Wednesday, 30 March 2011

No 30 for print

As advocates of print media have been saying for years, online newspapers are not on the verge of burying print.

Yes, online readership is increasing, but print dominates, 2010 NADbank survey results clearly show. In Toronto, for example, overall print readership is 70%, compared to 30% online.

Says NADbank in releasing 2010 stats today:
"Almost 8 out of 10 adults living in markets where daily newspapers are available read either a printed edition or visited a newspaper website each week. 

"Migration to newspaper websites continues, but the printed edition remains the most popular way to read a newspaper. Across all markets 73% read a printed edition of a daily newspaper each week and 71% of readers read only the printed edition.

"2010 Study readership results show that 15 million (78%) reach adults read a daily newspaper or visited a newspaper website each week up from 14.7 million in 2009. Newspapers continue to demonstrate their value to Canadians every day."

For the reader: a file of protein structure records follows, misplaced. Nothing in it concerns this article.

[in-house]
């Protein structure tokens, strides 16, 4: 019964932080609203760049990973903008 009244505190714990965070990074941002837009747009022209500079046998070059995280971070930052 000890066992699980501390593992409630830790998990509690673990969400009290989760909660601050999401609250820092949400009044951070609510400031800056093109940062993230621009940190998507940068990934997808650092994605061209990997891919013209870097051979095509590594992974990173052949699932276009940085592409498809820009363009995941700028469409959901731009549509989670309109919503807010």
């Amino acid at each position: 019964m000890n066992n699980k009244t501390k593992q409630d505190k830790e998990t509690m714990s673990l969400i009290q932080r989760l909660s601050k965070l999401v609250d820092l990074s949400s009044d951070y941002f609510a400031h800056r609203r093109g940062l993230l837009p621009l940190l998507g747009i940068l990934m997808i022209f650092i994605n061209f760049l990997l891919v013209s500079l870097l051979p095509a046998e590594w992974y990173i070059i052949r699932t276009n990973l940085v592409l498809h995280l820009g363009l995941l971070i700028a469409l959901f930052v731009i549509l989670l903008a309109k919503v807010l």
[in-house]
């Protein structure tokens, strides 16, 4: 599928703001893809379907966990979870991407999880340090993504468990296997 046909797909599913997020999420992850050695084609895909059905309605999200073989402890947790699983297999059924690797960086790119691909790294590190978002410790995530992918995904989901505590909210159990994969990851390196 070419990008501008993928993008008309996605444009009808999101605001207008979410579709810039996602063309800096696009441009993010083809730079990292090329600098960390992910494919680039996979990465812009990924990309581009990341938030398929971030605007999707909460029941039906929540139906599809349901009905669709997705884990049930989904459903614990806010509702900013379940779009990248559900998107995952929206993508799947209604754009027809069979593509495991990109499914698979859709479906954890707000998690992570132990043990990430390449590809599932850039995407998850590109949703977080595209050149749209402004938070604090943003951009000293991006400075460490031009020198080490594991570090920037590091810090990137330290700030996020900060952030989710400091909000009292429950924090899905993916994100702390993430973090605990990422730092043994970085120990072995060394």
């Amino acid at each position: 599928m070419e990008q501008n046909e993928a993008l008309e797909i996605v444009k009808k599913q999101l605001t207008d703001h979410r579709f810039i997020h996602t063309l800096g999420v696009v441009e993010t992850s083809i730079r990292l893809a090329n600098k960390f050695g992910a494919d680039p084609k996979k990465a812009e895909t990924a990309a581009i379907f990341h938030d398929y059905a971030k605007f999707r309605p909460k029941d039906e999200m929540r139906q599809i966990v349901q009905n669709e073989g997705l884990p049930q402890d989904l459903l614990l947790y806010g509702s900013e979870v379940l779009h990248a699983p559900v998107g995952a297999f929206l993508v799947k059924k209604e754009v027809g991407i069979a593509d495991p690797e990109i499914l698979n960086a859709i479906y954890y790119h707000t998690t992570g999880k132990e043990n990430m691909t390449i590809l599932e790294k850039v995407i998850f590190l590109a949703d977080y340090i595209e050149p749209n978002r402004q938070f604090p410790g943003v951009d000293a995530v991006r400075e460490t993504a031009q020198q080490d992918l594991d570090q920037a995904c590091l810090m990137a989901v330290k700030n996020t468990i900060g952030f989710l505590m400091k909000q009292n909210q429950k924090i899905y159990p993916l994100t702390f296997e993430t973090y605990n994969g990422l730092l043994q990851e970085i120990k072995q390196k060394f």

Says NADbank: Online editions are not the death knell for printed newspapers:

80% of all online readers read printed editions of newspapers;

Only 6% of newspaper readers only read online

71% of newspaper readers read only printed newspapers 

So why does Sun Media have bare bones print newsrooms and have those same newsrooms devote more time and energy to online news and video than its print editions?

It doesn't make sense to cut back on print days, print staff and print facilities when print remains the favourite source for readers across the country.

It is biting the hand that feeds Quebecor.

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